Wilderness advice from a bear expert

Sandra MacDougall sits with the cast of a male Kodiak Island brown bear skull. The cast of the skull is about the size of a small dog, with canine teeth around five centimetres in length.

Red Deer College ecology instructor Sandra MacDougall shows off a cast of a male Kodiak Island brown bear skull.

Sandra MacDougall sits with the cast of a male Kodiak Island brown bear skull.

The cast of the skull is about the size of a small dog, with canine teeth around five centimetres in length.

A bear with a skull this size could reach up 590 kg (or 1,300 pounds) — or easily seven to 10 times the weight of a human.

How bears like this and humans interact in the wild is of particular concern to MacDougall, who has studied bears since she was a master’s student at the University of Calgary in early 1990s.

The Red Deer College ecology instructor recently returned from the Third International Bear-People Conflicts Workshop, held in Canmore last week. The event gathered conservation officers, park wardens, police and bylaw officers, biologists, wildlife managers and others to talk about the methods and strategies they use in their own communities for dealing with interactions between bears and humans, what has worked and what hasn’t worked for them.

“It has been 12 years since we had the last one, and we’ve learned some things, and tried a number of management tools, and it was a chance to get an update on some of that,” she said.

MacDougall acted as both an organizer and a facilitator at the conference, guiding activity and panel discussion.

She said bears are pretty forgiving creatures, but they hate surprises, particularly female grizzly bears with cubs.

As a result hunters or cross country runners who move quickly and quietly through the woods are at higher risk.

Making a little bit of noise as people walk through the woods can mean that they don’t startle a bear and hiking as a larger group is helpful. If people see a carcass it’s best to quietly back away and leave the area. MacDougall said so much of a bear’s year involves gaining enough weight for it to survive to the next year so carcasses are very important to them. She said in general bears don’t want to risk injury or get into physical altercations.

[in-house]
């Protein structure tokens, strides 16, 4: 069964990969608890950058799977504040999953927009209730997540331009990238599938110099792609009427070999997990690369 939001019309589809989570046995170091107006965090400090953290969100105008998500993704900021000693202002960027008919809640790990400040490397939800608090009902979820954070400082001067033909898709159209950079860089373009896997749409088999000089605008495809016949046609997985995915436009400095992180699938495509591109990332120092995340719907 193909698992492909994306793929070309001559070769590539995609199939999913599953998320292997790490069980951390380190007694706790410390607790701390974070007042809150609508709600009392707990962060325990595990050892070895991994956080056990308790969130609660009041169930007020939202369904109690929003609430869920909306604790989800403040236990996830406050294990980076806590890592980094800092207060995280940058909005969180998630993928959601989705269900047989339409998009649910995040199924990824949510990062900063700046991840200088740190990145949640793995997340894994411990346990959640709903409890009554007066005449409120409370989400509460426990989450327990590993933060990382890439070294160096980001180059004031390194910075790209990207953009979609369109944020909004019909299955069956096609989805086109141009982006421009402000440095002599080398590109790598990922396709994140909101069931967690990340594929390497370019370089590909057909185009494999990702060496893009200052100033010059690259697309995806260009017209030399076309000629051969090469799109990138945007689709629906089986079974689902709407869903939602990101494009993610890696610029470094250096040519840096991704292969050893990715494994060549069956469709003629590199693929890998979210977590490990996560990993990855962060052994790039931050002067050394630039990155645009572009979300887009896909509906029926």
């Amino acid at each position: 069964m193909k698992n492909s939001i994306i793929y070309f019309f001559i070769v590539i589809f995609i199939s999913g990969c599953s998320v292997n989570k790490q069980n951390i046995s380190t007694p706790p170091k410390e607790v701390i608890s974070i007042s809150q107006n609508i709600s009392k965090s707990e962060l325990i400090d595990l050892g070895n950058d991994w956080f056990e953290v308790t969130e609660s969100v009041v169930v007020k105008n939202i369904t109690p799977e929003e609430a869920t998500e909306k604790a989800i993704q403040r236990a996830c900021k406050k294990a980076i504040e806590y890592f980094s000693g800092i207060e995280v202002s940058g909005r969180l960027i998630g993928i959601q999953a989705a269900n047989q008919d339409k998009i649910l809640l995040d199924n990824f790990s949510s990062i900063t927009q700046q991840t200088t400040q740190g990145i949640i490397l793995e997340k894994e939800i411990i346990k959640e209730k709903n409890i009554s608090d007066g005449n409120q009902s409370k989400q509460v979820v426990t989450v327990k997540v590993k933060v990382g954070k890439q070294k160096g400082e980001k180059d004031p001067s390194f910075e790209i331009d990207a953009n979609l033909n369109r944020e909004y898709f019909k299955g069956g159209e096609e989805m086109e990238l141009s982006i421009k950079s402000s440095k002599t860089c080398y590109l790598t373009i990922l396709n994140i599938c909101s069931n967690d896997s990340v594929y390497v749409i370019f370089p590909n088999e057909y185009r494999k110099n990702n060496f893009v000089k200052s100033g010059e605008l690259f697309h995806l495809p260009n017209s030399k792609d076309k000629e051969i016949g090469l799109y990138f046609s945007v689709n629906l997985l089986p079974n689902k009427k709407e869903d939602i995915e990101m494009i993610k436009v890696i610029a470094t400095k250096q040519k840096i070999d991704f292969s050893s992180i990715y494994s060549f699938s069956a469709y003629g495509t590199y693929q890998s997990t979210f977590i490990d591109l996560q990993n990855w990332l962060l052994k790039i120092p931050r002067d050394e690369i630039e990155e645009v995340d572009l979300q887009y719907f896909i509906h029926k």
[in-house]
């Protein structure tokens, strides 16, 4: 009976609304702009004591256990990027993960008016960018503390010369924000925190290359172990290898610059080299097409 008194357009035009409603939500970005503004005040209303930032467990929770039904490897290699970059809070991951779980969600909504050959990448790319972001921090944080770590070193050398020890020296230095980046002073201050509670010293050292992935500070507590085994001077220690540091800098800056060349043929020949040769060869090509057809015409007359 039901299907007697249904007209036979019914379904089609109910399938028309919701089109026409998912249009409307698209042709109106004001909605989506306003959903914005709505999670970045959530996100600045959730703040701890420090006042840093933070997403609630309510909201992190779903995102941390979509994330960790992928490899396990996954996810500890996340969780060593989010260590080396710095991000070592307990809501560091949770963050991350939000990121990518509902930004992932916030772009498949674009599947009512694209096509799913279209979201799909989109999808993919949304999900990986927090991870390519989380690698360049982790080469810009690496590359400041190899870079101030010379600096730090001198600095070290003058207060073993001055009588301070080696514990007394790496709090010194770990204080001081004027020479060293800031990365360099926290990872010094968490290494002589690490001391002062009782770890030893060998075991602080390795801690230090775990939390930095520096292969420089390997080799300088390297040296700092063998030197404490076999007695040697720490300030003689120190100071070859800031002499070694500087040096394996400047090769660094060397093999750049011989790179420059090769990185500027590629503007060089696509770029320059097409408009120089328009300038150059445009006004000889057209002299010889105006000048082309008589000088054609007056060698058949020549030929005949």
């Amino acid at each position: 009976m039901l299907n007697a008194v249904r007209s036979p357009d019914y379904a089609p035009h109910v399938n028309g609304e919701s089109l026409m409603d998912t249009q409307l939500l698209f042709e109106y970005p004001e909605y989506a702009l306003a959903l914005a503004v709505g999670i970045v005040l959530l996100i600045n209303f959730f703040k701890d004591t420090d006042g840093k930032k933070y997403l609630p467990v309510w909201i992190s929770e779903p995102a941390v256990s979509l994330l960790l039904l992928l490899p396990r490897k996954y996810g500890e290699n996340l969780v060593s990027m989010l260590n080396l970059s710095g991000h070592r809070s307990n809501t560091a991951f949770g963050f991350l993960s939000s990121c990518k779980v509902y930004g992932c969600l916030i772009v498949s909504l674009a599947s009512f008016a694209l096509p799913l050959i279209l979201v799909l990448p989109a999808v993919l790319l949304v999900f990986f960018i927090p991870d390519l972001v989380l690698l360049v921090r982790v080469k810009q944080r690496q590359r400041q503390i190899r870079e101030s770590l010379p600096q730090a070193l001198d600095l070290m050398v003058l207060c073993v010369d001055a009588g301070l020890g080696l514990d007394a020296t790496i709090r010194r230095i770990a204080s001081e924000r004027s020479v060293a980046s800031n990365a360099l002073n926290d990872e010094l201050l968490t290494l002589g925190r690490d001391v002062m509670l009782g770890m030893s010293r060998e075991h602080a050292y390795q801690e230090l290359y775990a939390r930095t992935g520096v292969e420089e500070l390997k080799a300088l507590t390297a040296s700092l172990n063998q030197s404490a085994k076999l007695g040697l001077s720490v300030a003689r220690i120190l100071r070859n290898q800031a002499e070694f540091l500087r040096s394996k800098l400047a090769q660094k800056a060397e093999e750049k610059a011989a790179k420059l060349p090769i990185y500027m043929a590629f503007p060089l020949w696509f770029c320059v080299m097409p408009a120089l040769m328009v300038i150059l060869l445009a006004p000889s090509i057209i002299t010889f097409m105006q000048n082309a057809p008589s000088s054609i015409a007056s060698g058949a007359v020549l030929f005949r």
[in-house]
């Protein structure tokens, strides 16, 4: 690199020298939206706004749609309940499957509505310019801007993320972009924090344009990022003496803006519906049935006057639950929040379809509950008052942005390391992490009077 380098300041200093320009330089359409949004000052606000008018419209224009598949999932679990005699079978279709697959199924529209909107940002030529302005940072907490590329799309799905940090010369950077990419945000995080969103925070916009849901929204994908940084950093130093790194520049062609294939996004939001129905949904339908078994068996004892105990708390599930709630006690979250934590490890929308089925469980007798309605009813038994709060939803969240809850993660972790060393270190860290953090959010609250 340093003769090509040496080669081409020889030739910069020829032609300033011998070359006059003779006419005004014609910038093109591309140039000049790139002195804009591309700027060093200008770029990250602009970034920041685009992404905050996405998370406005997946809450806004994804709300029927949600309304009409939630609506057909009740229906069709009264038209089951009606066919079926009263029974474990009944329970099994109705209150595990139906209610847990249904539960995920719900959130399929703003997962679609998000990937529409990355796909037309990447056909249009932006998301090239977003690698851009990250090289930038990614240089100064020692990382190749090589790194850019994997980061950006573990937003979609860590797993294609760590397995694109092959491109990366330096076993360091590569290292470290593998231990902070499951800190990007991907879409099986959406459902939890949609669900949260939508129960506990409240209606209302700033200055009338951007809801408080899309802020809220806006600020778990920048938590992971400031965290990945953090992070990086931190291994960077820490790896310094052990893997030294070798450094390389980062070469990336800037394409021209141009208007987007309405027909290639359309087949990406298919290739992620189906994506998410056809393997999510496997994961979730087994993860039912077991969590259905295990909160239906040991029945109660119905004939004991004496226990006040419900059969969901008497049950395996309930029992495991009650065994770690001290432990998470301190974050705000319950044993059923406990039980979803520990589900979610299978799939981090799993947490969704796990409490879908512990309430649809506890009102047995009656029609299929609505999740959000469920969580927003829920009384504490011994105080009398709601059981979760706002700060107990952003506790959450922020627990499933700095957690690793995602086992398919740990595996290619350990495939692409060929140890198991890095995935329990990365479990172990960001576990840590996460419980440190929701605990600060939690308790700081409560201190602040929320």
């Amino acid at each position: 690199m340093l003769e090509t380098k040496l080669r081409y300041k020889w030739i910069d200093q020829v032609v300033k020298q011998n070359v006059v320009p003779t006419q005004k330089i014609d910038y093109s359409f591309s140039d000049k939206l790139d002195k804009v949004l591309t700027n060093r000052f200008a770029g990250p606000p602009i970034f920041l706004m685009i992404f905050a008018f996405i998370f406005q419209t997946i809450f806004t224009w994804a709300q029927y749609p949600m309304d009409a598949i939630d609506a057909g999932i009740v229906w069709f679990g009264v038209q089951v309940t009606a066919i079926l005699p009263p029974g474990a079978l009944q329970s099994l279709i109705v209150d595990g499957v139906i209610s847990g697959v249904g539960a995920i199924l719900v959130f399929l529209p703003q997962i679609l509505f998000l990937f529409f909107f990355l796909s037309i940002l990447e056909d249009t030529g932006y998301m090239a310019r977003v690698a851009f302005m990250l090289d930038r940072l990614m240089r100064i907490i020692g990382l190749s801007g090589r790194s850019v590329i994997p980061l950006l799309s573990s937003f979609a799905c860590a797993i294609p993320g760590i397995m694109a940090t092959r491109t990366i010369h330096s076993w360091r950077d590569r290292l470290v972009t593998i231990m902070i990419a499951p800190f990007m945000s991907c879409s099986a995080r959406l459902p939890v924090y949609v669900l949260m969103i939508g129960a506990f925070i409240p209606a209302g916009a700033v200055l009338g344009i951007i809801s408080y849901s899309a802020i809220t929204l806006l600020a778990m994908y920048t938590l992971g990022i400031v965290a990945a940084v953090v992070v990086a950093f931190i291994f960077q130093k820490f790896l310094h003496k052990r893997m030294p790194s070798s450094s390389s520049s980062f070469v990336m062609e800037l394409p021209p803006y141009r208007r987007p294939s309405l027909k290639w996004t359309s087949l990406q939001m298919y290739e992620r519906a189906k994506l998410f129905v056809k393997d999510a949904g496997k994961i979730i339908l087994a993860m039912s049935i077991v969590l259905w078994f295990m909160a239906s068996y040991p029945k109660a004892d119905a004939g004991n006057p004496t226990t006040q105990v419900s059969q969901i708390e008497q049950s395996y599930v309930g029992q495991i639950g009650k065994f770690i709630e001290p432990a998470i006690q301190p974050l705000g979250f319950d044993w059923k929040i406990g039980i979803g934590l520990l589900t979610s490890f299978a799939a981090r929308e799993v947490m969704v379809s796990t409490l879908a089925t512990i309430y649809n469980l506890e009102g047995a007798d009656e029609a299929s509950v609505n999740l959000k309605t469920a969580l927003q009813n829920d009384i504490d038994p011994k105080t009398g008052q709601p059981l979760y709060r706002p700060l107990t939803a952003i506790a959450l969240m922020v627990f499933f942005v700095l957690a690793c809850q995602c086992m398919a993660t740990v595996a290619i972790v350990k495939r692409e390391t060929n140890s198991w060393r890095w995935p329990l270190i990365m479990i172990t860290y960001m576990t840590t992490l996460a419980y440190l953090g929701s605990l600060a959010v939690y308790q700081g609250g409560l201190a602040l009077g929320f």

MacDougall said the most important thing is for people to educate themselves before going into bear country. It can be as simple as going to a reliable website on how to react when encountering a bear, as well as checking with local visitor centres in the area, which will post bear activity. The Safety in Bear Country Society offers a number of DVDs for those working or hiking in bear country and the book Bear Attacks: Their Causes and Avoidance by Stephen Herrero can give detailed information. MacDougall said she would be willing to meet with community members for a workshop on hiking and camping in bear country if there was enough interest in it.

During the workshop in Canmore, what was really shown to be effective in reducing bear-human conflicts were the variety of education programs that exist in Canada and the United States, including Bear Smart, Bear Aware, WildSmart and others. MacDougall said the biggest message was that the community needs to be heavily involved in any education program or prevention program from the outset for it to be effective because organizers have to be aware of what behaviours people are willing to change and what they aren’t.

Having bear spray as a tool was also shown to be crucial to those going into the woods, although as MacDougall points out it likely won’t need to be used unless someone has already done something else wrong.

In her current research, MacDougall is looking at human-bear interactions at Kluane National Park by going through a database of reports make by visitors and staff. She hopes to have findings from the data in early February 2010.


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